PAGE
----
Since the closure of many of the city’s manufacturing companies in past decades, Rutland has had to reinvent itself and change direction from mining, railroad, and manufacturing to a more service-based and tourism-driven economy. Tourism, although not as profitable for residents, is suited well to the city because they sit on the western edge of the Green Mountains in close proximity to some of the best skiing and winter sports in the New England area. Cyclists, and hikers are drawn from far and wide to test the trails and boaters are smitten with the beautiful lakes.
Duffy hopes that the current COVID-19 pandemic will help spur some population growth, as people realize the places they love to visit aren’t out of reach as a place to call home, especially when employees of so many knowledge-based companies are now working remotely. He notes, “If that COVID-mandated trend keeps up they can bring their work with them and live in a place they enjoy. The state of Vermont is well positioned; we’ve had a very low number of cases of COVID here, much lower than in other states around us and in other parts of the country. So I think that will resonate… and as a small community with a great quality of life and quality of place, we will start to see the benefits of that remote worker migration here in the near future.”
Housing prices in Rutland are affordable and inventory is abundant with Realtor.com placing the median home price at only $150,000. The municipality has worked hard in recent years to perk up neighborhoods with a program tailored to homeowners. They purchased rundown and vacant homes, rehabilitated them, and sold them to residents at affordable prices. All of those homes and neighbourhoods are now thriving. The municipality has also worked hard to become a more business-friendly location by creating many incentive programs to make it easier for businesses both small and large to thrive. Tax stabilization programs were established at the municipal level that would work for people making an investment in a commercial property, whether that’s as a real estate investment property or investing in machinery and equipment for their personal property. One of the more innovative programs for vacant and blighted commercial properties that are about to be purchased with a speculative reuse will allow businesses to save money on future municipal property taxes as they invest and make improvements.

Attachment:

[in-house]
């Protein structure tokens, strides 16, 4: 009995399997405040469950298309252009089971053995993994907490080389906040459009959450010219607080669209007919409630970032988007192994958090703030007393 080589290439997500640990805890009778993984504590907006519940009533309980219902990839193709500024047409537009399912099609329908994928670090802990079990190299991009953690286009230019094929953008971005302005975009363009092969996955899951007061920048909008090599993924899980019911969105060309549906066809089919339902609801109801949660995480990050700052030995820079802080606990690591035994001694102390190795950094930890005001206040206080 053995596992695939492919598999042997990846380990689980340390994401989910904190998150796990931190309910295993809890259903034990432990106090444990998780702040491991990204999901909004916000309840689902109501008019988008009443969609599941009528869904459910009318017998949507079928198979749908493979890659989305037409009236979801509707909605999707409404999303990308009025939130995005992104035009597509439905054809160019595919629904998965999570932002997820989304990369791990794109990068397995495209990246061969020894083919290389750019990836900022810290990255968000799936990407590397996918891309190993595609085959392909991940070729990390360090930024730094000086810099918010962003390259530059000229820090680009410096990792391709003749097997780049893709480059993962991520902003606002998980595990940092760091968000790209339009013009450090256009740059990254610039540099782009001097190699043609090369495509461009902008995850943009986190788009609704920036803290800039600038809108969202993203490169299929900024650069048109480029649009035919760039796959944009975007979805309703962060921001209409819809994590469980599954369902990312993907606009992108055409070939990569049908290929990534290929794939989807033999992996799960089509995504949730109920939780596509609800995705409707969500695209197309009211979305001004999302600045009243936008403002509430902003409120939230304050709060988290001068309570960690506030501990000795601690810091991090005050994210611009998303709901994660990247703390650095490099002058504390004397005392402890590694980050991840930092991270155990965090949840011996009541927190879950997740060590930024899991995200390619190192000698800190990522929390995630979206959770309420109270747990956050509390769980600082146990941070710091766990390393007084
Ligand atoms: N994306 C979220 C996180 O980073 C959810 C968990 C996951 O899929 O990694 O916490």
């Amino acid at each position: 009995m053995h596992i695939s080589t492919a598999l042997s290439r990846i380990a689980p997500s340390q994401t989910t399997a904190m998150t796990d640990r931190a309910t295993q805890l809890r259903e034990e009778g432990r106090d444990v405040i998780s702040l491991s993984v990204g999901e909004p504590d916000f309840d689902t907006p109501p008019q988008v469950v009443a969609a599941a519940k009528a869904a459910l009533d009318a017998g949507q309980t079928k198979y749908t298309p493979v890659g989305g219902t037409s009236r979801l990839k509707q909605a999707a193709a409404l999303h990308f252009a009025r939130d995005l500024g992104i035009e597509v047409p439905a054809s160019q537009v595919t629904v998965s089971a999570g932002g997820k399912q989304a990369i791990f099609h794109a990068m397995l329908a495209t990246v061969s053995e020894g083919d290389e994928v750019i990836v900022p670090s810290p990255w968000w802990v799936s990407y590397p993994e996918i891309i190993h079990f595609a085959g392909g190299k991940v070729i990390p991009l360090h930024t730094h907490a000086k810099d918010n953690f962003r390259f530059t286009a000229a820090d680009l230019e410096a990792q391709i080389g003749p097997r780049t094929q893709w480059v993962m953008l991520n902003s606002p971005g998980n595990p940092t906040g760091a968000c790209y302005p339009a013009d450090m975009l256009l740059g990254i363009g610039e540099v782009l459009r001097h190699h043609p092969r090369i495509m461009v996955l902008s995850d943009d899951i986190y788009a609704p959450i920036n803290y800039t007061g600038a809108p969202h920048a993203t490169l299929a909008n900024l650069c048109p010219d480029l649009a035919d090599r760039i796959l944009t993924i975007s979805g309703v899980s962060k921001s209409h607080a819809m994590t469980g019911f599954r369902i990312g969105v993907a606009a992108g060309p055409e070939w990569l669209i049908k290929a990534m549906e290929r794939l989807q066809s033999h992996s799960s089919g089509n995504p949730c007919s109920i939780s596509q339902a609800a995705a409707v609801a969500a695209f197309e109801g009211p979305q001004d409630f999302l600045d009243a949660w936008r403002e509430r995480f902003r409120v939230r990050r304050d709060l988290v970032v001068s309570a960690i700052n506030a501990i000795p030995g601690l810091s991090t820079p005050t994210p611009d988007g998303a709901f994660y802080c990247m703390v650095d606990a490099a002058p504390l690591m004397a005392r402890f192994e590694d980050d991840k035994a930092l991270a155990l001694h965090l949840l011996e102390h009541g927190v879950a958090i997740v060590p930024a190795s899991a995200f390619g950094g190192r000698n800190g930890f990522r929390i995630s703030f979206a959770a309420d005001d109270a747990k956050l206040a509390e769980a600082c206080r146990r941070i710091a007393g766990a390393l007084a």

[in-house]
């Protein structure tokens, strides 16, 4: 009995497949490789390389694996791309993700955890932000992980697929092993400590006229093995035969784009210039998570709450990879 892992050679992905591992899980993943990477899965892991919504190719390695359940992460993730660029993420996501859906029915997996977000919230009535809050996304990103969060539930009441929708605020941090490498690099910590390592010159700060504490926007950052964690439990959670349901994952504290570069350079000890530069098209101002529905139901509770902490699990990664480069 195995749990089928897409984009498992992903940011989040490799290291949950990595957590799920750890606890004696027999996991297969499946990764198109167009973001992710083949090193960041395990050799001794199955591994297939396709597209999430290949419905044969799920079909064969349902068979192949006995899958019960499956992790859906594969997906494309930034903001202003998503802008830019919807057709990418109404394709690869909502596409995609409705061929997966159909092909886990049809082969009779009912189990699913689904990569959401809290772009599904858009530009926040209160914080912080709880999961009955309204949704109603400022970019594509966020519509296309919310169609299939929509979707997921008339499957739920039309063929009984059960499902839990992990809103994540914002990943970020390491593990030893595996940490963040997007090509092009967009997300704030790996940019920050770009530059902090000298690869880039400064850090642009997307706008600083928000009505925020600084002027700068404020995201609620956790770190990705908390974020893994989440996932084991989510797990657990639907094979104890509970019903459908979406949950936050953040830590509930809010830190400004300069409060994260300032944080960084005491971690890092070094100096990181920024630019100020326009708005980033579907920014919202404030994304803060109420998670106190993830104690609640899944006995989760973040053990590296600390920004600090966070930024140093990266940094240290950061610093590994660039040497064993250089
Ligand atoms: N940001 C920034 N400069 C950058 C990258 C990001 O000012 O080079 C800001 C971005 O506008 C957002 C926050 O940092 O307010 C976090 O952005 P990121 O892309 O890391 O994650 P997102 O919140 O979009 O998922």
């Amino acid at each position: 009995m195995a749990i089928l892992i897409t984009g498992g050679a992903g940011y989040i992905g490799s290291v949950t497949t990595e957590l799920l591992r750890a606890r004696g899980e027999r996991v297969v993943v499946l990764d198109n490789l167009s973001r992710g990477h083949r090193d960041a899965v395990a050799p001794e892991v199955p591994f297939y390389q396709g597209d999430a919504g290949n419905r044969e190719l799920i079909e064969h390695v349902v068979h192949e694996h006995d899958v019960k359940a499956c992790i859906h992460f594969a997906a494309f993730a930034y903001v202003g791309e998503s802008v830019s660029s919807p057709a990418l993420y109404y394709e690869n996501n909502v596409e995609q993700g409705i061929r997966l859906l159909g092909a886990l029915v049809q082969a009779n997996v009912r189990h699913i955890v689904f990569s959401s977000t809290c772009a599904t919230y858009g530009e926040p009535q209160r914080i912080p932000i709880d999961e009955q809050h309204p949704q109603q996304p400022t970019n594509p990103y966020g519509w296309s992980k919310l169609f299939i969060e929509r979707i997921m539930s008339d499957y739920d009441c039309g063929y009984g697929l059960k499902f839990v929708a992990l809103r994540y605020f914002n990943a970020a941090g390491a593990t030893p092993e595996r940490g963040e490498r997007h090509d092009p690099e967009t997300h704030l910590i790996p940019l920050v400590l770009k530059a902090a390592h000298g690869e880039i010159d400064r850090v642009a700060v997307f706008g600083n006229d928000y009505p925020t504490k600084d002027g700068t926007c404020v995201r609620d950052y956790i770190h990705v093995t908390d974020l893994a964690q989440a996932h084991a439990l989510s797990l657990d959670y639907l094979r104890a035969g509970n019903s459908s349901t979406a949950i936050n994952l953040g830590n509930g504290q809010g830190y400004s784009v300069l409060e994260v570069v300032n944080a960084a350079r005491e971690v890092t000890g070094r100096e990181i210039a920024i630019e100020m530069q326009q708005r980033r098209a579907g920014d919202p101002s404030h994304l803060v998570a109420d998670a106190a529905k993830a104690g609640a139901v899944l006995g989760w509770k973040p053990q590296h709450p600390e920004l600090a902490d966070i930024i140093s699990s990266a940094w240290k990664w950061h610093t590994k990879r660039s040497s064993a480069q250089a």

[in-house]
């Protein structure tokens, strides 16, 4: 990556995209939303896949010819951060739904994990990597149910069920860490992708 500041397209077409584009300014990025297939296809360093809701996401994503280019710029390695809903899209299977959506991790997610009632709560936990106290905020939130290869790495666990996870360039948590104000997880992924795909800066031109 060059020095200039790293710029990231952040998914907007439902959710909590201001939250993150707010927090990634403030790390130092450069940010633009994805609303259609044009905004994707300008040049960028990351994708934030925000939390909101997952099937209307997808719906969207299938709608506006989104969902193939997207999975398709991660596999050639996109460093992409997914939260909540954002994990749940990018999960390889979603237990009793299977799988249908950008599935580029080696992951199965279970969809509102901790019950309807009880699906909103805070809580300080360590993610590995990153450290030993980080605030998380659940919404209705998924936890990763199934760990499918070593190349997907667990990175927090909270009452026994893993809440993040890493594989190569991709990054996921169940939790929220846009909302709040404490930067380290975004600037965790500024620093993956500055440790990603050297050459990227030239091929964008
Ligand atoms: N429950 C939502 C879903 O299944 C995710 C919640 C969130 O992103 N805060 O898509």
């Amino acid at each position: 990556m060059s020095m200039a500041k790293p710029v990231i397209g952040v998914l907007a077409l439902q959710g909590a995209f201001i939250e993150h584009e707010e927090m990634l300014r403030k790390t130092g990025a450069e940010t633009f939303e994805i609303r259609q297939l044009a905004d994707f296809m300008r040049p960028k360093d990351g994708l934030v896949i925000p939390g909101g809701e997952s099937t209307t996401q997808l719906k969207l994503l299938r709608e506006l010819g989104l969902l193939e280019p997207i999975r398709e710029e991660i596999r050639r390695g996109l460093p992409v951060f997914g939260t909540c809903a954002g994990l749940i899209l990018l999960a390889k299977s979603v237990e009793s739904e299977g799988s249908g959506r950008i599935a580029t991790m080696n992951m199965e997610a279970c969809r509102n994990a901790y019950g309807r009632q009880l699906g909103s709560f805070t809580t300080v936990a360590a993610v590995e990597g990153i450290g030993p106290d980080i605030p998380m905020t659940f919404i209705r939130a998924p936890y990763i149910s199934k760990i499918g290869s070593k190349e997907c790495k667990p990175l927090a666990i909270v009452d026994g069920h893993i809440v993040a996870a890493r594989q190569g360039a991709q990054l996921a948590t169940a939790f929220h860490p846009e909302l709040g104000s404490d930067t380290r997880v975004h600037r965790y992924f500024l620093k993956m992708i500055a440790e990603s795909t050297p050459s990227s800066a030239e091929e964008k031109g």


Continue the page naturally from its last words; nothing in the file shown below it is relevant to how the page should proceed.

There is also a water and wastewater incentive program aimed at reducing costs for large water consumption. Duffy explains, “The city has a very strong and robust water and wastewater system. It’s got an excess capacity, so we actually established several years ago what is called the water and wastewater rate reduction incentive, where we can actually waive the initial allocation fee and discount the future base rate for high water users. The program has been mainly utilized by larger restaurants or other businesses using a significant amount of water daily.”
In the past few years, the city has had success bringing businesses into the historic downtown and have brought about 35 new families to Rutland through its regional marketing campaign geared to helping people find their forever home. Allaire acknowledges, “Our strongest attributes are our people, our workforce, our small town feel, low crime rates, a great school system, location to the ski areas and the lakes, and just outdoor recreation in general. And for those looking for a new start, we believe this would be great place for them to relocate.”
AT A GLANCE
What: A scenic small city; population just under 16,000
Where: Central Vermont